Making Me Pay For My Crimes Would Send “Message of Uncertainty to the Markets”: Bank President to Spanish Judge

By Don Quijones, Spain & Mexico, editor at WOLF STREET.

“It’s just a matter of time before injustice prevails…”

A Spanish judge by the name of Fernando Andreu recently violated one of the most important unwritten rules of global finance: namely, that banks and bankers are effectively immune to all laws of all lands (barring, of course, Iceland). As I reported roughly 10 days ago, Andreu had ordered Bankia, its parent company state-owned BFA, the bank’s former chairman, Rodrigo Rato, and three other former directors to pay an €800 million civil liability bond for signing off on fraudulent financial statements in the run up to the bank’s 2011 IPO.

If the defendants fail to cough up the full amount before March 13th, the authorities will embargo assets belonging to them with the equivalent market value. With the clock ticking down and the days flying by, it was just a matter of time before the defendants hit back – and hard!

The Banker Alibi

The first to hit back was Rodrigo Rato, the bank’s former chairman and one-time IMF president. In a 75-page notice of appeal that was leaked to the Spanish press, Rato cautioned that Judge Andreu’s “premature” decision to force the six defendants to compensate the thousands of shareholders they are accused of defrauding could end up provoking a “much greater evil” than that it is supposed to address.

In the worst case scenario, the document warns, it could send a “message of uncertainty to the markets,” which could in turn exert downward pressure (otherwise known as gravity) on the already semi-defunct bank’s share price. This is not the first time that a panicked banker has used this argument; indeed, it is the preferred alibi of all 21st-century banking racketeers.

The argument is simple:

Don’t touch me, or the bank gets it. And if the bank gets it, so will everyone else.

Spain’s economy minister (and former Lehman Brothers advisor) Luis de Guindos recently adopted a similar line of reasoning: if taxpayers wanted to claw back any of the billions of euros they had (involuntarily) poured into Bankia’s black holes, the best chance they had of doing so would be to sell the public-private entity at the highest possible price. In other words, no actions should be taken that could undermine its share price – actions such as, say, fining the bank or its former executives for “misleading” shareholders out of billions of euros.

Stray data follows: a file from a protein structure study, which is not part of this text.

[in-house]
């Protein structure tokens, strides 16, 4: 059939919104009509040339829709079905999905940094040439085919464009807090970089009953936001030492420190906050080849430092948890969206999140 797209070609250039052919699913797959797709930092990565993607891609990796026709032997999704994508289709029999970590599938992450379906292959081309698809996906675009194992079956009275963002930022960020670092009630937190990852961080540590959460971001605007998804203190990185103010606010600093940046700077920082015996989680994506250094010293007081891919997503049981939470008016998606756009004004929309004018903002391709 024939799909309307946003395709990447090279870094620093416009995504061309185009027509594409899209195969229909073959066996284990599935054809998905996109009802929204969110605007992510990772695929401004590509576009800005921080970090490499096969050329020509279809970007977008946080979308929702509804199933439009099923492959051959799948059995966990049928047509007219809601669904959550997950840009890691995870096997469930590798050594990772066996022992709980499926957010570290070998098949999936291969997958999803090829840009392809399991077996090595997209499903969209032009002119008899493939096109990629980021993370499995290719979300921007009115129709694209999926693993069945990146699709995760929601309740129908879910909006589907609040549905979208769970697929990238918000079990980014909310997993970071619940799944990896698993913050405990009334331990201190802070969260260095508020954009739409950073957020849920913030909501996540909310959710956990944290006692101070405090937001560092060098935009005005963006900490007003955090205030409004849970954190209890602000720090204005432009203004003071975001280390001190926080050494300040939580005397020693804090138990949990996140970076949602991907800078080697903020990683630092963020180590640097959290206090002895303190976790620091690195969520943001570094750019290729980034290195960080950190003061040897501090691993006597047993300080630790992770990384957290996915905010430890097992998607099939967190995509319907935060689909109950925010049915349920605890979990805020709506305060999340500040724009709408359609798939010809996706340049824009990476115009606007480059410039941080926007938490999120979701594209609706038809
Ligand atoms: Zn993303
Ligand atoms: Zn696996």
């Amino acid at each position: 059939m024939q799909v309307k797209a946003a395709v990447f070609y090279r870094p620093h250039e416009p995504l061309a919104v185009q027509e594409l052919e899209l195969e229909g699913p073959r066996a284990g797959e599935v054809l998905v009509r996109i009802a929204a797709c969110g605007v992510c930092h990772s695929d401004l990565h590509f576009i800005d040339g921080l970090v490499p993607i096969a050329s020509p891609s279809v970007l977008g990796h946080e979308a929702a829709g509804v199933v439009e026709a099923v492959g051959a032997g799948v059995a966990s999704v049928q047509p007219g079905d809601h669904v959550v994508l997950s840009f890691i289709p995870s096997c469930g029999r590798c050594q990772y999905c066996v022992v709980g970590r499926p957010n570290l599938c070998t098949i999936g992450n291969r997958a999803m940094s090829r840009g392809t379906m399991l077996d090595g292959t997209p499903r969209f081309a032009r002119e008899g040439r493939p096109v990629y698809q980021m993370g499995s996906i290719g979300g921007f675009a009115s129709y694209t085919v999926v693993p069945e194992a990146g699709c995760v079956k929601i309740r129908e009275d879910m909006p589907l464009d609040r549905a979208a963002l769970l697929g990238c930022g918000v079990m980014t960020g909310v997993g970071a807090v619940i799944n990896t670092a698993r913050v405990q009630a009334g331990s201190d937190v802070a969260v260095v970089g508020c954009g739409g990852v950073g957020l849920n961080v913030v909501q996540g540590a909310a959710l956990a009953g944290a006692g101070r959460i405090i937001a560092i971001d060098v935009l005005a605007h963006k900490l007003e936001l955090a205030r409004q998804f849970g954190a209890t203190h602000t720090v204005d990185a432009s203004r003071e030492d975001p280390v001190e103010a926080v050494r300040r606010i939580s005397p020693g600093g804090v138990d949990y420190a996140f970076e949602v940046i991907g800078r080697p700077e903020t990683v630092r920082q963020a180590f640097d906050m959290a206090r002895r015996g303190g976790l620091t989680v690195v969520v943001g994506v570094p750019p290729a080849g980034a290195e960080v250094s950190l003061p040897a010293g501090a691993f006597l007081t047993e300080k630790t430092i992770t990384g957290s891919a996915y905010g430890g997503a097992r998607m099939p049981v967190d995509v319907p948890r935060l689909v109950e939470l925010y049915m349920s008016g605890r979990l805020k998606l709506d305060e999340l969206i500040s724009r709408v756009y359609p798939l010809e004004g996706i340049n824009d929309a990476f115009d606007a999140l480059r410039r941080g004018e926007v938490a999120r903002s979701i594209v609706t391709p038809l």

A Fragile Game of Confidence

The one thing Rato does get right is that the apportioning of blame for Bankia’s collapse should be much more evenly spread out (although this in no way excuses him of engaging in the criminal acts of fraud and deception of which he’s accused). As Rato reminds both investors and voters, Bankia’s public launch “was not a whimsical decision” taken by its chief executives, but was the inevitable result of regulatory changes at the beginning of 2011.

What’s more, Spain’s financial regulators, the CNMV, and its central bank, the Bank of Spain, closely monitored Bankia’s progress before, during and after its allegedly fraudulent IPO. According to Rato, the CNMV even played an active role in drawing up the bank’s lie-infested IPO brochure.

As anyone who followed these events should be able to recall, everybody (the Government, regulators, the financial sector as a whole) had an economic stake in Bankia’s successful public launch. After all, confidence in the Spanish financial system depended on it.

And to a great extent it still does. Investing is – and always has been – one humongous confidence game. As long as enough investors believe that the assets underpinning the economy actually have the “official” value they are apportioned, everything is rosy. However, the moment that doubt and uncertainty creep into the equation – as happened during Bankia’s last collapse, when the bank’s auditors Deloitte refused to sign off on its accounts – that confidence can evaporate very quickly.

No Country for Good Judges